It’s week two of teaming up with Waterwise to show that water’s worth saving. This week we’re showing you how you can help save water in the kitchen with lots of tips and tricks. To set the scene of why we think this month’s water campaign is so essential predictions by the National Audit Office (NAO) show that the ‘rainy’ UK will run out of water in the next 20 years.
It’s not just third world countries that struggle to get water, South Africa and Australia have had difficulties in supplying much-needed H2O in recent years.
The appreciation for water has somewhat depleted in the UK. It rains a lot! We’re an island surrounded by water with lots of lakes and green spaces, but just because we see water, does not mean it is suitable for consumption. From all of the earth’s supply of freshwater, we have access to less than 1% of it at any one time. It’s because we do not have the facilities to store a massive downpour. When we capture water, it must be treated and supplied to the public before becoming contaminated. It’s a constant balancing act as to how much water companies can provide, almost guessing when the next downpour will happen.
Water is all around our home, but this week we’re focussing on the kitchen. Here we use water for cooking, cleaning and some rather bizarre actions – but we’ll get onto that a little bit later. Let’s dive straight into our tips on how to save water in the kitchen.
Washing the dishes
At Greenredeem, we’re all about small and easy-to-do changes which is why we know that for some families, getting rid of a dishwasher isn’t feasible. Not only that but for some, a water-friendly dishwasher will use less water than washing by hand. However, we do have some tips on how to save water in both scenarios.
If you are going to use a dishwasher, make sure it’s full and run it on eco mode – that’s almost a given. We’re not a fan of half loads in our washing machine, and the same goes for our dishwasher. However, if you find yourself giving dishes a quick rinse before placing them in your dishwasher – you need a new dishwasher. Alternatively, just wash by hand. It’s a severe waste of water rinsing in two different places.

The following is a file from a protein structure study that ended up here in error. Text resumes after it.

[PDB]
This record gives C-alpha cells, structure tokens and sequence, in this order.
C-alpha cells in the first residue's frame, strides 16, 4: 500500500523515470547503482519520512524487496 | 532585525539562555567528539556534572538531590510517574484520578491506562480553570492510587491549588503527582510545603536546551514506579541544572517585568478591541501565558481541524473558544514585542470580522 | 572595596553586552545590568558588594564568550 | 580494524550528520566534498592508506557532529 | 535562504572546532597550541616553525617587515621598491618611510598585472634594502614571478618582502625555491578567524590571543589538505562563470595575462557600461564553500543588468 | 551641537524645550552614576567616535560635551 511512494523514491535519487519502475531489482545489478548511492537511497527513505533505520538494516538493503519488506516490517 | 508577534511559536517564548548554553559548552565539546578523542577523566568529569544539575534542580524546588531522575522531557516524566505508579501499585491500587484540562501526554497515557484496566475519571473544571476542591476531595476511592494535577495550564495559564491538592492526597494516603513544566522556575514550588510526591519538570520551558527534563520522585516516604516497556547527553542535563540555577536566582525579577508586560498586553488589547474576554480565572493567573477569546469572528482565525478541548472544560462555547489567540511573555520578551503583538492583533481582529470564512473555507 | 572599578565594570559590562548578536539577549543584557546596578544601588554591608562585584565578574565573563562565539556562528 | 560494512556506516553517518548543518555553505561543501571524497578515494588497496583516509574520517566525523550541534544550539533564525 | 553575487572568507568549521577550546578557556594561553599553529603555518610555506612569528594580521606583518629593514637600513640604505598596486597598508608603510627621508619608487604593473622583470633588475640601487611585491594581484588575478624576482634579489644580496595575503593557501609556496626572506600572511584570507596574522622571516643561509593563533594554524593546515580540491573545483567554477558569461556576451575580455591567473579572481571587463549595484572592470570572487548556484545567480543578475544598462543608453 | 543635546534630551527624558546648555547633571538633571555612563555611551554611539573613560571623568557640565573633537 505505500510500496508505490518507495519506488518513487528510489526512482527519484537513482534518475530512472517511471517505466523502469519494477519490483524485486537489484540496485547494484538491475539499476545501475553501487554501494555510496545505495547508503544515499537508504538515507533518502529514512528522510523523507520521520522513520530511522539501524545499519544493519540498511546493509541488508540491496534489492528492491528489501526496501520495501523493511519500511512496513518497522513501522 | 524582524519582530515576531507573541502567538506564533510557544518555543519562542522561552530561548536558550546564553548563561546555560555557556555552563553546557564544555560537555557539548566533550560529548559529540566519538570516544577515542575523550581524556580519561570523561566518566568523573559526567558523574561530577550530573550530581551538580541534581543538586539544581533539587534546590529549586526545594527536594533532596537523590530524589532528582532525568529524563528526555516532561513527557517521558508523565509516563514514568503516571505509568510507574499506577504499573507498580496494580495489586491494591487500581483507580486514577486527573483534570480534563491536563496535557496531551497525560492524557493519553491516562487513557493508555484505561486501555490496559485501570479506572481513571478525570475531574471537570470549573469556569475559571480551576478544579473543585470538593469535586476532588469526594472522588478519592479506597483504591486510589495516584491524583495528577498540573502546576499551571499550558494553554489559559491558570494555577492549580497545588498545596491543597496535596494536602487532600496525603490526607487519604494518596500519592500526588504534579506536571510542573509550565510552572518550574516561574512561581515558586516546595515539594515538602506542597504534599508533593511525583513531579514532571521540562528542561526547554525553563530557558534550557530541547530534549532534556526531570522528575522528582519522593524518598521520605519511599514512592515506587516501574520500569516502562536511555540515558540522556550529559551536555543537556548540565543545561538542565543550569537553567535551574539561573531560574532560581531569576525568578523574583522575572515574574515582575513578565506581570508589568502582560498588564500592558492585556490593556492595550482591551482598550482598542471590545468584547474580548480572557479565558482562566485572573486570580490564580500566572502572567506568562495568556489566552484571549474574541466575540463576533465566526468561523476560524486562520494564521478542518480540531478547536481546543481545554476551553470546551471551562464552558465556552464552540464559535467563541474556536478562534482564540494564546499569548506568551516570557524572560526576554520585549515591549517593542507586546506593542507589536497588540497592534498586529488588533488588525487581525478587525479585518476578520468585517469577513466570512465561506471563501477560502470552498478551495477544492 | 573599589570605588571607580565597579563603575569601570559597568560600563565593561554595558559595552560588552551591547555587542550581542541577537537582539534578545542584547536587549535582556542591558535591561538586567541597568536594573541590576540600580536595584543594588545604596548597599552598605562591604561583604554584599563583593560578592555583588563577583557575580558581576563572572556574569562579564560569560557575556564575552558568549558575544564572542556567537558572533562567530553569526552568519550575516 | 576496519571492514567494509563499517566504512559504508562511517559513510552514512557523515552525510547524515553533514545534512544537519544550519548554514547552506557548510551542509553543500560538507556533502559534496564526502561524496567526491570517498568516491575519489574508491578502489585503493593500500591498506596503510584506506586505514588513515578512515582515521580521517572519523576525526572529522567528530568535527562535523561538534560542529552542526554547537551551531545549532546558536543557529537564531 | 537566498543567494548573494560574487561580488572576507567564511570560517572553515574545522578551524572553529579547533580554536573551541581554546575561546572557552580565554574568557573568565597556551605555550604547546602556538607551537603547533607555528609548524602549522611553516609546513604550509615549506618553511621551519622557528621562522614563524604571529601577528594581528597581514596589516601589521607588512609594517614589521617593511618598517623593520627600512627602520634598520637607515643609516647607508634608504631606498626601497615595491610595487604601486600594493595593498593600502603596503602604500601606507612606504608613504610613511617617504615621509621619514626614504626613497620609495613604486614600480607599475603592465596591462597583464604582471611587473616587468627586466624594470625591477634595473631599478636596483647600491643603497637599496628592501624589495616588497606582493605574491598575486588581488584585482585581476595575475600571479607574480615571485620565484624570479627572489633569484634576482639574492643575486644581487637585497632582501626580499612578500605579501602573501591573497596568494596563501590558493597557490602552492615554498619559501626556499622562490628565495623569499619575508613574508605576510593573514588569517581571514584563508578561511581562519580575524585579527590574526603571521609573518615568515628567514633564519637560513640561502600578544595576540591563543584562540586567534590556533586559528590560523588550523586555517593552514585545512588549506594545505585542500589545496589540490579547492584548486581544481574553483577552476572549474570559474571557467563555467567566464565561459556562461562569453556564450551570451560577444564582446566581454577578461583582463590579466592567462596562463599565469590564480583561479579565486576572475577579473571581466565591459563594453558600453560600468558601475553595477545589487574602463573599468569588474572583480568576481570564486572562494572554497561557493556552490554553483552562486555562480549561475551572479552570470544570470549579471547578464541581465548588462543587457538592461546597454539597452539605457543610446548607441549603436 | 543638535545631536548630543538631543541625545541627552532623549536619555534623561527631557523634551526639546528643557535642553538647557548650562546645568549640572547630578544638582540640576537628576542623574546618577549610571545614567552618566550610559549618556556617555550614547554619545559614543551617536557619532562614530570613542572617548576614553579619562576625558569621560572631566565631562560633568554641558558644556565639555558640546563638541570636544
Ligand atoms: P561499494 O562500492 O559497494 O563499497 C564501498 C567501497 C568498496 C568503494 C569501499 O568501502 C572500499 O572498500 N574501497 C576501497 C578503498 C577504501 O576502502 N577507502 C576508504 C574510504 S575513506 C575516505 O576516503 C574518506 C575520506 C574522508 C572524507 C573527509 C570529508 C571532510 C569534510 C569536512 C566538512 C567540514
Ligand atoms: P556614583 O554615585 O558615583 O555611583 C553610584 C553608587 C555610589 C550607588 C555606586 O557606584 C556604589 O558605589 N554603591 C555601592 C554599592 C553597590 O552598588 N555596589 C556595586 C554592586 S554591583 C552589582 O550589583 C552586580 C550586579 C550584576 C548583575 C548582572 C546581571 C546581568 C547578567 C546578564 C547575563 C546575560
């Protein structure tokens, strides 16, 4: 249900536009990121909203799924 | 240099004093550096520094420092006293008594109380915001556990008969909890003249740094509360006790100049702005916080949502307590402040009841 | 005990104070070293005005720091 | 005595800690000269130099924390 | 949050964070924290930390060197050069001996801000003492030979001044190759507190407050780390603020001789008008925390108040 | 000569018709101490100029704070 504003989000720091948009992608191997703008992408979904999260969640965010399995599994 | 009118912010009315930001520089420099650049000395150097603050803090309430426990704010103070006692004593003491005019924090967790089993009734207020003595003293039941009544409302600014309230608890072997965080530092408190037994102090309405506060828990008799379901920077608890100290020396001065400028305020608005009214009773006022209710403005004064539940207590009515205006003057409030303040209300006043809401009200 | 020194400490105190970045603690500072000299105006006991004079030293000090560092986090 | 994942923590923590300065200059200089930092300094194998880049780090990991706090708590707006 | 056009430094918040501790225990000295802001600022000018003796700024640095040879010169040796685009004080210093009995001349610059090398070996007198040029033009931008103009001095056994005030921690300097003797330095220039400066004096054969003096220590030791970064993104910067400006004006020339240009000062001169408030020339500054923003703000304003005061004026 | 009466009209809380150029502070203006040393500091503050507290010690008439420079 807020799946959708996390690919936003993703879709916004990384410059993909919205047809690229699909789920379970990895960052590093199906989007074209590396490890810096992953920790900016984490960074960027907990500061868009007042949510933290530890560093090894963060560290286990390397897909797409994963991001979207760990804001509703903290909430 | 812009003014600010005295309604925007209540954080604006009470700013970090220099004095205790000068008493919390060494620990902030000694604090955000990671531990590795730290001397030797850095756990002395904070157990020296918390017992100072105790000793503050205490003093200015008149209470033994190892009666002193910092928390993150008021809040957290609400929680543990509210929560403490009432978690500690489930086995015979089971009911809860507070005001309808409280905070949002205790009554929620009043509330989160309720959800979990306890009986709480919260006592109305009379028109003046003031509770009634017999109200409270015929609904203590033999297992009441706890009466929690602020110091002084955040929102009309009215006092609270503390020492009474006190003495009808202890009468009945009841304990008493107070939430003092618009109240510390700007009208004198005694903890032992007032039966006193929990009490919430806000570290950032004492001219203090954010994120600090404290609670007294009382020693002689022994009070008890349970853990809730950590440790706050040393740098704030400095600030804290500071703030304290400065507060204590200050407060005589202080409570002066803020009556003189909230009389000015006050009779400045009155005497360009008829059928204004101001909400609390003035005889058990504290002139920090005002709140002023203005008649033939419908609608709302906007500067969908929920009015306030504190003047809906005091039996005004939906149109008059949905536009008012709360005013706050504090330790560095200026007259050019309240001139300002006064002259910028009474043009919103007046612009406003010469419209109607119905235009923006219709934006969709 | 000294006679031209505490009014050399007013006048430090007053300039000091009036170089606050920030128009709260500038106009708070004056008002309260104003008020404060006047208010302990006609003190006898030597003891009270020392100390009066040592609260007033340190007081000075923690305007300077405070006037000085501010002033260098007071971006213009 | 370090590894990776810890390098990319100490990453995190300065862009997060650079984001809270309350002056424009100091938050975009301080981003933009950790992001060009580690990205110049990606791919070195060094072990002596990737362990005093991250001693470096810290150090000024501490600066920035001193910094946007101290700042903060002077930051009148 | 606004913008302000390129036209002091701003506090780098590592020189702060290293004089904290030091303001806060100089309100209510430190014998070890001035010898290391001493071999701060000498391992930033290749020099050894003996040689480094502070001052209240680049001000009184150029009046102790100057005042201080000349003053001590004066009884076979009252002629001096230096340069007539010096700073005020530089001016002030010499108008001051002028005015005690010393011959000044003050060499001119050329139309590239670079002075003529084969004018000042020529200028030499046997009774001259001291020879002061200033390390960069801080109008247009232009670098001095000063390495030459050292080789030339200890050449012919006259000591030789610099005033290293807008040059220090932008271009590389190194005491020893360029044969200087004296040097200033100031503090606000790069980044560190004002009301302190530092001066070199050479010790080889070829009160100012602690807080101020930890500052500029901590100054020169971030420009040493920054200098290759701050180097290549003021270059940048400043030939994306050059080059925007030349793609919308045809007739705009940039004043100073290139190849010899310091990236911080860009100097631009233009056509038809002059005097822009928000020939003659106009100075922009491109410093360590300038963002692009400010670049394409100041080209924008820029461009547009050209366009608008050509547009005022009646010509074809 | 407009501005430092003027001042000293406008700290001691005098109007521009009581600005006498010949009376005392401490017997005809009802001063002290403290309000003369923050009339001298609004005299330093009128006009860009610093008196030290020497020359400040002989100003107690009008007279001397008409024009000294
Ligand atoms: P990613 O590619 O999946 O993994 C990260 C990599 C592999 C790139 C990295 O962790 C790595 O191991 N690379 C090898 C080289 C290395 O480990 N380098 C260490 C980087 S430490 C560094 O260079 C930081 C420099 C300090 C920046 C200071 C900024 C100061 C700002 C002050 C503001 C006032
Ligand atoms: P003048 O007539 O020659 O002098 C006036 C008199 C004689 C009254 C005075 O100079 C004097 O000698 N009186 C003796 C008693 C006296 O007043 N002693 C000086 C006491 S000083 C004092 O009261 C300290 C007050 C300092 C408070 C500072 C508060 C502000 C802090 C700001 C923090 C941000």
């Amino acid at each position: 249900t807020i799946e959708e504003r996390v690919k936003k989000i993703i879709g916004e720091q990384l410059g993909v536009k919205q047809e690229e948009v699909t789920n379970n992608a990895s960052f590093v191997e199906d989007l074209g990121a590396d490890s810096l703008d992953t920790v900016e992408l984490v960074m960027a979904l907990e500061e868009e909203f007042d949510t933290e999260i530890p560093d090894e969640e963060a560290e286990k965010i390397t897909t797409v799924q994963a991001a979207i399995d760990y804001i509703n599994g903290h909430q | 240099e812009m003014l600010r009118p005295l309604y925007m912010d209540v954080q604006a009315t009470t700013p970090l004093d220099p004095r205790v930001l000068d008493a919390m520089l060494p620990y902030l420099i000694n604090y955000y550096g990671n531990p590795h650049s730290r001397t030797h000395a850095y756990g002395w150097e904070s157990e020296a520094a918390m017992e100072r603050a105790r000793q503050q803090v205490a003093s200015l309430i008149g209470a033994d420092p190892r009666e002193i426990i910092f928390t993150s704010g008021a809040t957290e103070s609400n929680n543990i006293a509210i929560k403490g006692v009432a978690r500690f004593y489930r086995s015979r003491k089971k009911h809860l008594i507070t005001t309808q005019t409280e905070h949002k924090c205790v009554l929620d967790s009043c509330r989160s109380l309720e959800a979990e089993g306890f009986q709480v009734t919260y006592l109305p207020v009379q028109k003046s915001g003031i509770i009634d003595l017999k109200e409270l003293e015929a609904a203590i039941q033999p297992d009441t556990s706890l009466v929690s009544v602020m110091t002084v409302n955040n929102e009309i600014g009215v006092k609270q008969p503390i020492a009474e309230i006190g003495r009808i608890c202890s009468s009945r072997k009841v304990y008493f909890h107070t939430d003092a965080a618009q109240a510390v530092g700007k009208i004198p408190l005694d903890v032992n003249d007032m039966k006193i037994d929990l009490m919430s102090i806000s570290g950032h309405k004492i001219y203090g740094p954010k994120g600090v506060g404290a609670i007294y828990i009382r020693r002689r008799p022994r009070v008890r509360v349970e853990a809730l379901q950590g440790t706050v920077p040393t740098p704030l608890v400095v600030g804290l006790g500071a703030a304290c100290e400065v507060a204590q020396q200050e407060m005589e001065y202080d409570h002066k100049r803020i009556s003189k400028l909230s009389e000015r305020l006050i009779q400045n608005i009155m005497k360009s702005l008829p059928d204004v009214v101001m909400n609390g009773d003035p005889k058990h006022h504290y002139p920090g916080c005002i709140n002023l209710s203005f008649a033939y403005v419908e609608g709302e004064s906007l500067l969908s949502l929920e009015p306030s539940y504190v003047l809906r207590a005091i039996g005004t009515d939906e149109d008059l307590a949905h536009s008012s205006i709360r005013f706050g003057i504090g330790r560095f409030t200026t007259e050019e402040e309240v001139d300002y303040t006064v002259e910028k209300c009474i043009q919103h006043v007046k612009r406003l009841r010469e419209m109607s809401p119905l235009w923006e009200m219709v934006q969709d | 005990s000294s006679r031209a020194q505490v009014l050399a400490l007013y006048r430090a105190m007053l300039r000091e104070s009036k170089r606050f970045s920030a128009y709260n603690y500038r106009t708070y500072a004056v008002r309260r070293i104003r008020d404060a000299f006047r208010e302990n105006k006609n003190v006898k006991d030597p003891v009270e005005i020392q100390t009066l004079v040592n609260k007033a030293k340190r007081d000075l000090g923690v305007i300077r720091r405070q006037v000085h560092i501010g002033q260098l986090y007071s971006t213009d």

If you’re a fan of washing by hand (because let’s face it, if you want a job doing properly, you do it yourself) then it’s important to fill a bowl and wash dishes in there. A tap that runs for 10 minutes can use 100 litres of water – nearly the same amount a person is supposed to use in a day! Another handy tip is to use washing up liquid sparingly, the more bubbles, the more rinsing required which means – you guessed it – more water.
Ultimately, the best water-saving scenario is to wash your dishes in a bowl and try not to go too crazy on the soap. Allow filthy dishes to soak and give the water time to lift the grime—easy tips to save water in the kitchen.
Save water while cooking
When it comes to cooking techniques, there aren’t many that can save water which don’t have huge effects on your energy bills. Swapping boiling out for oven cooking isn’t the best tactic, but there is something you may not have considered. Steaming. By steaming vegetables, you can use minimal water and not create a new issue with your energy consumption, but there are other ways to save water in the kitchen when cooking.
Consider how much water is needed to cook when boiling an item, there’s no need to create a swimming pool for two potatoes. If you need to wash your vegetables before cooking, again use a bowl instead of a running tap. Another great tip is to stop defrosting items under the hot tap. Give yourself time to defrost food in the fridge by placing them in there the night before. Although if you do forget (because we’re all human), remember to use a bowl, not a running tap. For more water-saving tips in while cooking check out our Christmas tip blog.
Save water in your kitchen quick tips
Not every bit of water usage comes from washing up or cooking, which is why we have some great quick tips you can implement instantly:
- Place a jug of water in your fridge, so you don’t have to wait for cold water when running a tap
- Reuse your water bottle at home to save washing up multiple glasses each evening
- Fix all your leaks, a leaky tap can cost you 5,500 litres of water a year, and if it’s the hot tap, that could add up to £18 a year in energy!
- Put on the kettle, but only put in the water that you need. A full kettle is an expensive kettle
- Reuse water from boiling veg to soak your greasy pans to help lift dirt
- Put a lid on your boiling pot to keep the heat in and reduce cooking time
- Reuse vegetable water to make gravy and soups
- Use a water-saving gadget such as aerators
There are many ways to save water in the kitchen, and we’re sure we haven’t covered all of them. If you have any more tips on what you do in your kitchen to save water, let us know in the comments below!